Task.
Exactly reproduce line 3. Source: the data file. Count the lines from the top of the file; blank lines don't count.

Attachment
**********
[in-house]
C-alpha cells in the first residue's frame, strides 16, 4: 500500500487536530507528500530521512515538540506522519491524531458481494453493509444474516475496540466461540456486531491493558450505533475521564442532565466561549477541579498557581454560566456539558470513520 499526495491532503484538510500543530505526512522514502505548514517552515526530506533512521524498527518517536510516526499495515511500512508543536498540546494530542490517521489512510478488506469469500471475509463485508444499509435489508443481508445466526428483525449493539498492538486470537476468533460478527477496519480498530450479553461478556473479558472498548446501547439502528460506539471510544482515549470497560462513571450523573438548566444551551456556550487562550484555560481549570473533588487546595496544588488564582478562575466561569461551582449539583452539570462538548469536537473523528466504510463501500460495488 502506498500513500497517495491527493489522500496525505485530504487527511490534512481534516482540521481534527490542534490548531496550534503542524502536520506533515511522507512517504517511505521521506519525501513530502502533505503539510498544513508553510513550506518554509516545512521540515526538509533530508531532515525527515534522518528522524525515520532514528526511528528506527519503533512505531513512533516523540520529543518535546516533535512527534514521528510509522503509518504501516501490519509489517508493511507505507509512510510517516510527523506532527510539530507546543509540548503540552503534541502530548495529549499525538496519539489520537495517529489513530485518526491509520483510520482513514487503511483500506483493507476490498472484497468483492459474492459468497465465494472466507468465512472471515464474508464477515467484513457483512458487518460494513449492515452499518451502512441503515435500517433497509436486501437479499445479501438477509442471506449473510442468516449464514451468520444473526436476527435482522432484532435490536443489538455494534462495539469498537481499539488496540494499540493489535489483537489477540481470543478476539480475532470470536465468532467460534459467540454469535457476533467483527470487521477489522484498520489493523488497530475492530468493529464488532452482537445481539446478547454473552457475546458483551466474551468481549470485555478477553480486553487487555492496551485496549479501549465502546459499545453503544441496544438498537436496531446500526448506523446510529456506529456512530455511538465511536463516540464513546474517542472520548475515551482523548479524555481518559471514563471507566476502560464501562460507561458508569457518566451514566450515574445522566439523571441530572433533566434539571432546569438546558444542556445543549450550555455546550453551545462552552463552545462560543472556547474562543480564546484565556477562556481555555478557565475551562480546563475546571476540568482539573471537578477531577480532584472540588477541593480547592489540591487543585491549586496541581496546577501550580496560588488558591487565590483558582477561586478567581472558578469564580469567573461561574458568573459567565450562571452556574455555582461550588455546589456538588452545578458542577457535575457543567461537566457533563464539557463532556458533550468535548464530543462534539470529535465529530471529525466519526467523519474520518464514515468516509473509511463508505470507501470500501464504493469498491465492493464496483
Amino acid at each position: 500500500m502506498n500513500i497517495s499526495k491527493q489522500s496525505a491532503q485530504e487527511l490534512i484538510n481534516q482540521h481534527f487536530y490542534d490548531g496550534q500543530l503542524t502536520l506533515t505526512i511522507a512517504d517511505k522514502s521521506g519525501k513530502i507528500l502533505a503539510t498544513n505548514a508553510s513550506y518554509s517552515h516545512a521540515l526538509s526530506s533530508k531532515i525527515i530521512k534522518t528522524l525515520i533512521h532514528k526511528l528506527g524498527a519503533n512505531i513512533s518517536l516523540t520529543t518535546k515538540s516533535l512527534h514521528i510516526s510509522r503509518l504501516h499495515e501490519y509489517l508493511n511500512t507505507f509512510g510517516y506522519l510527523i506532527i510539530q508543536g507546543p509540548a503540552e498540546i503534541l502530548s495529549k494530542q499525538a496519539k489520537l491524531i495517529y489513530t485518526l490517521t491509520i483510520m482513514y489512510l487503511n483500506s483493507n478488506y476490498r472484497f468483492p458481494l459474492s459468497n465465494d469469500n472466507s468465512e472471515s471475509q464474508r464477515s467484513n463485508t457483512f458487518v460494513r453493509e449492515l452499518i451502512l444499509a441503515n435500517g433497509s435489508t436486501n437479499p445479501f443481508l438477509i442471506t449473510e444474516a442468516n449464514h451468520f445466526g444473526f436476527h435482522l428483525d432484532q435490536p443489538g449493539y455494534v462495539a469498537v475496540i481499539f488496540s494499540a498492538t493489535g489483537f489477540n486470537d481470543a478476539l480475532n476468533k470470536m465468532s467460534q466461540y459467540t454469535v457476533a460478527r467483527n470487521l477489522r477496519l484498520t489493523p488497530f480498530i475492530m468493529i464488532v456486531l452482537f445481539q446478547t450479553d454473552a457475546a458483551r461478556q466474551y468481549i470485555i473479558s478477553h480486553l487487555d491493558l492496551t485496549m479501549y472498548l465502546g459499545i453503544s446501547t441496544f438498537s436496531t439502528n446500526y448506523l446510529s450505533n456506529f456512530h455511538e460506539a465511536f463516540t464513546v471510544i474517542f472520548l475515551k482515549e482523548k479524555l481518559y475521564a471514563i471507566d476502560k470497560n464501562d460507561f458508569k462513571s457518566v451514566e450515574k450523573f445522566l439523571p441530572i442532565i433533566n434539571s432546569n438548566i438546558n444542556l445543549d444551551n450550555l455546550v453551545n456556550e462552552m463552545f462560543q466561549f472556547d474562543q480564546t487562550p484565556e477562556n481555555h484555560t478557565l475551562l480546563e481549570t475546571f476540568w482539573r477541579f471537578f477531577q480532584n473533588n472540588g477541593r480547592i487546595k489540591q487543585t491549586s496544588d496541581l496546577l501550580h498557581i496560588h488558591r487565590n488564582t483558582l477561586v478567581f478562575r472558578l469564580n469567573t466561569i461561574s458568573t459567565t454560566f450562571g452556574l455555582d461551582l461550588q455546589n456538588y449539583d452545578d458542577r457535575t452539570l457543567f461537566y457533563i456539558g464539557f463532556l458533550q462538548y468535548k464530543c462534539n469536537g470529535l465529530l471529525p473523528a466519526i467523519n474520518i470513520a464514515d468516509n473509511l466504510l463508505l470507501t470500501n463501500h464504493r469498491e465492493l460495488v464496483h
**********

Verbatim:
Amino acid at each position: 500500500m502506498n500513500i497517495s499526495k491527493q489522500s496525505a491532503q485530504e487527511l490534512i484538510n481534516q482540521h481534527f487536530y490542534d490548531g496550534q500543530l503542524t502536520l506533515t505526512i511522507a512517504d517511505k522514502s521521506g519525501k513530502i507528500l502533505a503539510t498544513n505548514a508553510s513550506y518554509s517552515h516545512a521540515l526538509s526530506s533530508k531532515i525527515i530521512k534522518t528522524l525515520i533512521h532514528k526511528l528506527g524498527a519503533n512505531i513512533s518517536l516523540t520529543t518535546k515538540s516533535l512527534h514521528i510516526s510509522r503509518l504501516h499495515e501490519y509489517l508493511n511500512t507505507f509512510g510517516y506522519l510527523i506532527i510539530q508543536g507546543p509540548a503540552e498540546i503534541l502530548s495529549k494530542q499525538a496519539k489520537l491524531i495517529y489513530t485518526l490517521t491509520i483510520m482513514y489512510l487503511n483500506s483493507n478488506y476490498r472484497f468483492p458481494l459474492s459468497n465465494d469469500n472466507s468465512e472471515s471475509q464474508r464477515s467484513n463485508t457483512f458487518v460494513r453493509e449492515l452499518i451502512l444499509a441503515n435500517g433497509s435489508t436486501n437479499p445479501f443481508l438477509i442471506t449473510e444474516a442468516n449464514h451468520f445466526g444473526f436476527h435482522l428483525d432484532q435490536p443489538g449493539y455494534v462495539a469498537v475496540i481499539f488496540s494499540a498492538t493489535g489483537f489477540n486470537d481470543a478476539l480475532n476468533k470470536m465468532s467460534q466461540y459467540t454469535v457476533a460478527r467483527n470487521l477489522r477496519l484498520t489493523p488497530f480498530i475492530m468493529i464488532v456486531l452482537f445481539q446478547t450479553d454473552a457475546a458483551r461478556q466474551y468481549i470485555i473479558s478477553h480486553l487487555d491493558l492496551t485496549m479501549y472498548l465502546g459499545i453503544s446501547t441496544f438498537s436496531t439502528n446500526y448506523l446510529s450505533n456506529f456512530h455511538e460506539a465511536f463516540t464513546v471510544i474517542f472520548l475515551k482515549e482523548k479524555l481518559y475521564a471514563i471507566d476502560k470497560n464501562d460507561f458508569k462513571s457518566v451514566e450515574k450523573f445522566l439523571p441530572i442532565i433533566n434539571s432546569n438548566i438546558n444542556l445543549d444551551n450550555l455546550v453551545n456556550e462552552m463552545f462560543q466561549f472556547d474562543q480564546t487562550p484565556e477562556n481555555h484555560t478557565l475551562l480546563e481549570t475546571f476540568w482539573r477541579f471537578f477531577q480532584n473533588n472540588g477541593r480547592i487546595k489540591q487543585t491549586s496544588d496541581l496546577l501550580h498557581i496560588h488558591r487565590n488564582t483558582l477561586v478567581f478562575r472558578l469564580n469567573t466561569i461561574s458568573t459567565t454560566f450562571g452556574l455555582d461551582l461550588q455546589n456538588y449539583d452545578d458542577r457535575t452539570l457543567f461537566y457533563i456539558g464539557f463532556l458533550q462538548y468535548k464530543c462534539n469536537g470529535l465529530l471529525p473523528a466519526i467523519n474520518i470513520a464514515d468516509n473509511l466504510l463508505l470507501t470500501n463501500h464504493r469498491e465492493l460495488v464496483h